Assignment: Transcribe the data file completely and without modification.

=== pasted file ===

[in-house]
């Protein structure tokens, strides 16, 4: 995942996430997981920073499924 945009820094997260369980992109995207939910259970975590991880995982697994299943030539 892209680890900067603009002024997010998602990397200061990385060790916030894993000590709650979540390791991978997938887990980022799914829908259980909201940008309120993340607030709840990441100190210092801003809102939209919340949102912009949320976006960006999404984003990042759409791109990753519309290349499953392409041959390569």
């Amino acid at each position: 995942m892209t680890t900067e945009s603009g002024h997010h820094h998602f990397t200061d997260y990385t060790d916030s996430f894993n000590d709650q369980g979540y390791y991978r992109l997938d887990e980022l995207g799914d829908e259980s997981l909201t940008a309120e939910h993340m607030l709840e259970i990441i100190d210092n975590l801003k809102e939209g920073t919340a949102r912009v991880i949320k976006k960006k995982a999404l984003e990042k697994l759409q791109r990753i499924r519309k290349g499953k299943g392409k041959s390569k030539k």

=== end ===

[in-house]
């Protein structure tokens, strides 16, 4: 995942996430997981920073499924 945009820094997260369980992109995207939910259970975590991880995982697994299943030539 892209680890900067603009002024997010998602990397200061990385060790916030894993000590709650979540390791991978997938887990980022799914829908259980909201940008309120993340607030709840990441100190210092801003809102939209919340949102912009949320976006960006999404984003990042759409791109990753519309290349499953392409041959390569």
């Amino acid at each position: 995942m892209t680890t900067e945009s603009g002024h997010h820094h998602f990397t200061d997260y990385t060790d916030s996430f894993n000590d709650q369980g979540y390791y991978r992109l997938d887990e980022l995207g799914d829908e259980s997981l909201t940008a309120e939910h993340m607030l709840e259970i990441i100190d210092n975590l801003k809102e939209g920073t919340a949102r912009v991880i949320k976006k960006k995982a999404l984003e990042k697994l759409q791109r990753i499924r519309k290349g499953k299943g392409k041959s390569k030539k």